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Variation in the DRD2 gene affects impulsivity in intertemporal choice

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Journal: Open Journal of Psychiatry
ISSN 2161-7325

Volume: 03;
Issue: 01;
Start page: 26;
Date: 2013;
Original page

Keywords: Dopamine receptor D2 (DRD2) | Impulsivity | Neuroeconomics | Single Nucleotide Polymorphism (SNP) | Time-Discount Rate

ABSTRACT
Introduction: Impulsivity in intertemporal choice has been operationalized as “delay discounting,” referring to the preference for a sooner, smaller reward in neuroeconomics. It is reportedly associated with the dopaminergic systems. Dopamine receptor D2 (DRD2) is the D2 subtype of the dopamine receptor of the G-protein coupled receptor family. The aim of this study was to explore the effect of single nucleotide polymorphisms (SNPs) in DRD2 gene on delay discounting. Methods: The participants consisted of 91 healthy Japanese people (66 males and 25 females with a mean age of 40.9 ± 6.9 years). Each participant completed the Kirby’s monetary choice questionnaire (MCQ) for delayed gain and donated a whole blood sample. Two SNPs (C957T (rs6277) and TaqI A (rs1800497)) in DRD2 were genotyped by using the DigiTag2 assay. SNP linear regression analyses with 100,000 permutations were conducted for the hyperbolic time-discount rate (k). Results: The SNP C957T showed a significant association; participants with more minor alleles (T) were more impulsive in intertemporal choice for delayed gain (multiplicity-corrected P = 0.041 with a small effect size). Conclusion: The variation in the DRD2 gene is associated with impulsive decision-making. This is the first study to demonstrate an association between DRD2 and impulsivity in intertemporal choice with a multiplicity-corrected significance.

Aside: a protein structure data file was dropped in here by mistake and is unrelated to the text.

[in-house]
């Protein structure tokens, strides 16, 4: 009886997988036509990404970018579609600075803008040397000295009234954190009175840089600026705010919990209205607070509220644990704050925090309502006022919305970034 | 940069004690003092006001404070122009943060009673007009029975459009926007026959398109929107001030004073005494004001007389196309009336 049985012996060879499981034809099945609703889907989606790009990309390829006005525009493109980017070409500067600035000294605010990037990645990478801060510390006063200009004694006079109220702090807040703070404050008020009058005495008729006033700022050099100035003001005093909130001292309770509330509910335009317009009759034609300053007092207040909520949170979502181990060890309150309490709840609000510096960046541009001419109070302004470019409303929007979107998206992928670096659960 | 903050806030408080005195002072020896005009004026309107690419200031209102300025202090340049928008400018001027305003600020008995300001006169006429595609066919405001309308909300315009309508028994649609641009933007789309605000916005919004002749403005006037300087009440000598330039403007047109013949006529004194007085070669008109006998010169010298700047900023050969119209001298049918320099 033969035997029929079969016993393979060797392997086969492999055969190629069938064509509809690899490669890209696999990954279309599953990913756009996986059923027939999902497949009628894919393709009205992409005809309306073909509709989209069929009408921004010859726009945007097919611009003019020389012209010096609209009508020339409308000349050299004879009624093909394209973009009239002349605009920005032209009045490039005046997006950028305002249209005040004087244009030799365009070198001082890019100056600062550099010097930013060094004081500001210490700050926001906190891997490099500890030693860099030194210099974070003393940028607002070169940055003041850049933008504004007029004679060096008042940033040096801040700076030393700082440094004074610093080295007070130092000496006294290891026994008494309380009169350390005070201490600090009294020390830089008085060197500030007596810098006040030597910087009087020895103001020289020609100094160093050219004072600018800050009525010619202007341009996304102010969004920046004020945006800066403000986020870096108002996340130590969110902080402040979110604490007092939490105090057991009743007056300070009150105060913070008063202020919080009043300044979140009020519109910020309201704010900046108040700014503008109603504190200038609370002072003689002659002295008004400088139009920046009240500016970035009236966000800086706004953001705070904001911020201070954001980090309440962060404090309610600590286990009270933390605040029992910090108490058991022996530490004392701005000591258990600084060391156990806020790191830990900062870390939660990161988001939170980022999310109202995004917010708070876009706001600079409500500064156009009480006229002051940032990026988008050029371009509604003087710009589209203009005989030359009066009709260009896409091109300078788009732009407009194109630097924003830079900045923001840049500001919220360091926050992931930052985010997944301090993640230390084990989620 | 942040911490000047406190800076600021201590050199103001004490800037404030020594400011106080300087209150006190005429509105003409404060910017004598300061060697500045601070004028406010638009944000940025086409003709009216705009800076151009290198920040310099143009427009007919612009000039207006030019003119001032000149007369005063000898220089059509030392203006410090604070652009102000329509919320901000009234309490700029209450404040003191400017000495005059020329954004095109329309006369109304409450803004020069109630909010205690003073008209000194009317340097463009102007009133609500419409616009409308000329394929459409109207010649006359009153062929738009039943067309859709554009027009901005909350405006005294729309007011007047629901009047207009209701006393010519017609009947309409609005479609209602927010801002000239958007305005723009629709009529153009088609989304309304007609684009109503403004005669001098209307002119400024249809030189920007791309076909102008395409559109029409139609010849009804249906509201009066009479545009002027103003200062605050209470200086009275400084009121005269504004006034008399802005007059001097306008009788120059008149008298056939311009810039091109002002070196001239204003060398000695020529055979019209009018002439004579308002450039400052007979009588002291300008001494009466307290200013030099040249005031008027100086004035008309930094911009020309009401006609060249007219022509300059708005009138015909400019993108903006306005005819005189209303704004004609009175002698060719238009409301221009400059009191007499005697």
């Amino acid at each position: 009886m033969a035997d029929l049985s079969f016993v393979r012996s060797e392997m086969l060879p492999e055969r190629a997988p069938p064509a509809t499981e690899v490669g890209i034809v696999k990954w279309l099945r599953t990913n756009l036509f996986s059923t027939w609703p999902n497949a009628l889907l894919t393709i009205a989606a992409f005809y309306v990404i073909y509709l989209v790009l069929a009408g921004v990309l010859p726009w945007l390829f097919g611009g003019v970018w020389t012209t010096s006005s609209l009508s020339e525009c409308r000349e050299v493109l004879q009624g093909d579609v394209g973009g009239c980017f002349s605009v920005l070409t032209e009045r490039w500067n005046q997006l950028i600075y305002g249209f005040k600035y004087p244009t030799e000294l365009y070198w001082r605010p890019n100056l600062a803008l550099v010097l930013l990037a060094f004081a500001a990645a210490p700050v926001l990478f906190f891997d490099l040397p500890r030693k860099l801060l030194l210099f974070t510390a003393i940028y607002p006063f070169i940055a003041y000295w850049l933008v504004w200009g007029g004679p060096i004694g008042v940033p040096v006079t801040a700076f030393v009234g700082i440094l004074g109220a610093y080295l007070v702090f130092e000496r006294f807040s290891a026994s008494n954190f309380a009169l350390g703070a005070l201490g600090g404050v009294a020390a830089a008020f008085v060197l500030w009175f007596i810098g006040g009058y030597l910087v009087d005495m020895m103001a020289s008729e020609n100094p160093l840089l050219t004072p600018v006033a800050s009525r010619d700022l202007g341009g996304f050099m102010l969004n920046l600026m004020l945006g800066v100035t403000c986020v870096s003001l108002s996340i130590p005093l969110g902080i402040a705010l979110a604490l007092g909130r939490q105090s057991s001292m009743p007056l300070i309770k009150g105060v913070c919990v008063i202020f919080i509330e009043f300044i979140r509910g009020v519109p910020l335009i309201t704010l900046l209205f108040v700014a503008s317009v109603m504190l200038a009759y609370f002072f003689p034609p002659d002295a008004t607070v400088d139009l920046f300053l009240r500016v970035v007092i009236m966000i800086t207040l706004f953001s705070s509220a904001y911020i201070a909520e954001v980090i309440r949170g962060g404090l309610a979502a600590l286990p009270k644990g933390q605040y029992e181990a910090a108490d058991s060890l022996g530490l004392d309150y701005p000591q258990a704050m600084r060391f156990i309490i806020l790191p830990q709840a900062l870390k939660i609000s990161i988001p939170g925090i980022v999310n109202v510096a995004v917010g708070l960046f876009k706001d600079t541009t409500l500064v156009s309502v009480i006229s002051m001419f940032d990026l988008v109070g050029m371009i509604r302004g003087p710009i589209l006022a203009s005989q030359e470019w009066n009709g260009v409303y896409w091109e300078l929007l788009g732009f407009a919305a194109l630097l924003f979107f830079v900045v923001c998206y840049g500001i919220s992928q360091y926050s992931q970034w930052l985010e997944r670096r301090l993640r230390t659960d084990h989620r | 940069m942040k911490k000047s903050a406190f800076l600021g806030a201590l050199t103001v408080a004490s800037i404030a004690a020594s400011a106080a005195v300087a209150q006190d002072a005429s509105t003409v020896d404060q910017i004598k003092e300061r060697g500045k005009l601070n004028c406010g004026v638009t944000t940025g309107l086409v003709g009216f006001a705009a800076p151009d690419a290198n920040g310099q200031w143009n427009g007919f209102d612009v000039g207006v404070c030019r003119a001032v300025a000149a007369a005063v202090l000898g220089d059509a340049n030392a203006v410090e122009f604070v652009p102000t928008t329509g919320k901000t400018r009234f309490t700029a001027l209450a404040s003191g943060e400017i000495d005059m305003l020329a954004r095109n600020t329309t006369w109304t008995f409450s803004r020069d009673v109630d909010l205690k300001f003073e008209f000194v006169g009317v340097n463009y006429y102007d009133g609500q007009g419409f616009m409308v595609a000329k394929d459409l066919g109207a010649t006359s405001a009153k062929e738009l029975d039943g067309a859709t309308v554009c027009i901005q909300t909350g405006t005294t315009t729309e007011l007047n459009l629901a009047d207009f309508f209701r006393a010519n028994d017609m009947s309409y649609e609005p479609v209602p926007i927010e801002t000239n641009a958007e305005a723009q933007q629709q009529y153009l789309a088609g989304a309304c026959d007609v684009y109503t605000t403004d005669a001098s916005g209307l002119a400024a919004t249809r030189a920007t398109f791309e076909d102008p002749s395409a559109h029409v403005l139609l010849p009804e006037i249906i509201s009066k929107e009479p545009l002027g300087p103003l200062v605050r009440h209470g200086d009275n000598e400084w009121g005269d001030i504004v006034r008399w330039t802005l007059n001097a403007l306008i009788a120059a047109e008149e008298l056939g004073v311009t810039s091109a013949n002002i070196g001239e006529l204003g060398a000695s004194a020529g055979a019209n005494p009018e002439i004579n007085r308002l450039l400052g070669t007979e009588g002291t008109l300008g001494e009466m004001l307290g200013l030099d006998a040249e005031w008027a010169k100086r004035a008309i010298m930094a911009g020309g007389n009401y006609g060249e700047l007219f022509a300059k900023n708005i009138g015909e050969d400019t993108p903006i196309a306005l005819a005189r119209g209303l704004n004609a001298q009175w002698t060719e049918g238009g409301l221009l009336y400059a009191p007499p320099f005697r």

Tango Jona
Tangokurs Rapperswil-Jona

    
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